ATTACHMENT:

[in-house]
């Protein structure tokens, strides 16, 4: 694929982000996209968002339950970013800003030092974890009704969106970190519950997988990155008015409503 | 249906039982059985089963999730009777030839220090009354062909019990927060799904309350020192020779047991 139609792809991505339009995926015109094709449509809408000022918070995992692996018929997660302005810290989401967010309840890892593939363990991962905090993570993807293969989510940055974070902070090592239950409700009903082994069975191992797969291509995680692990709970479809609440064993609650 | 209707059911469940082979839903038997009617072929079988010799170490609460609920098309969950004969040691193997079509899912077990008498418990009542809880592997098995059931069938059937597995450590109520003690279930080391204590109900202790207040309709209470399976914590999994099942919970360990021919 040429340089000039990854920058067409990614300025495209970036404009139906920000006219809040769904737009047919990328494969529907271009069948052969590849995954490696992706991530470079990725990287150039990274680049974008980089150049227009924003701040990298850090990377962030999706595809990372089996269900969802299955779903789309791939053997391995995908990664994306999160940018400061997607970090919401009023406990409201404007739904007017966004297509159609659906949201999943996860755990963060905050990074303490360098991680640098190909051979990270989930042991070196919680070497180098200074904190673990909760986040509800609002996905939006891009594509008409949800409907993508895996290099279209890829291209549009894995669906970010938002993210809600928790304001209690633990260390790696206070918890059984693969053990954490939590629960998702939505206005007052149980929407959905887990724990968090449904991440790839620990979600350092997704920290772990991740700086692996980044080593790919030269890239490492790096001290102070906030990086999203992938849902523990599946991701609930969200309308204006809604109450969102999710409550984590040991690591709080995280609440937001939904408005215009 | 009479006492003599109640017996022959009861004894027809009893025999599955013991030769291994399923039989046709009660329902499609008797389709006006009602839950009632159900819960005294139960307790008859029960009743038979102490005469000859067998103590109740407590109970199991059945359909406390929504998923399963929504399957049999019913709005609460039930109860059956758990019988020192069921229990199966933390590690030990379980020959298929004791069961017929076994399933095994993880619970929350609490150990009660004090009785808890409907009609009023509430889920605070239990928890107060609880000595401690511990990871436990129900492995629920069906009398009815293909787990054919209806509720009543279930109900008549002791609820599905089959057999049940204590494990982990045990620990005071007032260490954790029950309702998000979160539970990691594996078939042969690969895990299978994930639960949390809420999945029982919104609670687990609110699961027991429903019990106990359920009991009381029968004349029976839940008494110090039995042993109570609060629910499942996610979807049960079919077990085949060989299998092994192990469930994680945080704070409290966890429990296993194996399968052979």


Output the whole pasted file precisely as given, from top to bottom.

[in-house]
């Protein structure tokens, strides 16, 4: 694929982000996209968002339950970013800003030092974890009704969106970190519950997988990155008015409503 | 249906039982059985089963999730009777030839220090009354062909019990927060799904309350020192020779047991 139609792809991505339009995926015109094709449509809408000022918070995992692996018929997660302005810290989401967010309840890892593939363990991962905090993570993807293969989510940055974070902070090592239950409700009903082994069975191992797969291509995680692990709970479809609440064993609650 | 209707059911469940082979839903038997009617072929079988010799170490609460609920098309969950004969040691193997079509899912077990008498418990009542809880592997098995059931069938059937597995450590109520003690279930080391204590109900202790207040309709209470399976914590999994099942919970360990021919 040429340089000039990854920058067409990614300025495209970036404009139906920000006219809040769904737009047919990328494969529907271009069948052969590849995954490696992706991530470079990725990287150039990274680049974008980089150049227009924003701040990298850090990377962030999706595809990372089996269900969802299955779903789309791939053997391995995908990664994306999160940018400061997607970090919401009023406990409201404007739904007017966004297509159609659906949201999943996860755990963060905050990074303490360098991680640098190909051979990270989930042991070196919680070497180098200074904190673990909760986040509800609002996905939006891009594509008409949800409907993508895996290099279209890829291209549009894995669906970010938002993210809600928790304001209690633990260390790696206070918890059984693969053990954490939590629960998702939505206005007052149980929407959905887990724990968090449904991440790839620990979600350092997704920290772990991740700086692996980044080593790919030269890239490492790096001290102070906030990086999203992938849902523990599946991701609930969200309308204006809604109450969102999710409550984590040991690591709080995280609440937001939904408005215009 | 009479006492003599109640017996022959009861004894027809009893025999599955013991030769291994399923039989046709009660329902499609008797389709006006009602839950009632159900819960005294139960307790008859029960009743038979102490005469000859067998103590109740407590109970199991059945359909406390929504998923399963929504399957049999019913709005609460039930109860059956758990019988020192069921229990199966933390590690030990379980020959298929004791069961017929076994399933095994993880619970929350609490150990009660004090009785808890409907009609009023509430889920605070239990928890107060609880000595401690511990990871436990129900492995629920069906009398009815293909787990054919209806509720009543279930109900008549002791609820599905089959057999049940204590494990982990045990620990005071007032260490954790029950309702998000979160539970990691594996078939042969690969895990299978994930639960949390809420999945029982919104609670687990609110699961027991429903019990106990359920009991009381029968004349029976839940008494110090039995042993109570609060629910499942996610979807049960079919077990085949060989299998092994192990469930994680945080704070409290966890429990296993194996399968052979």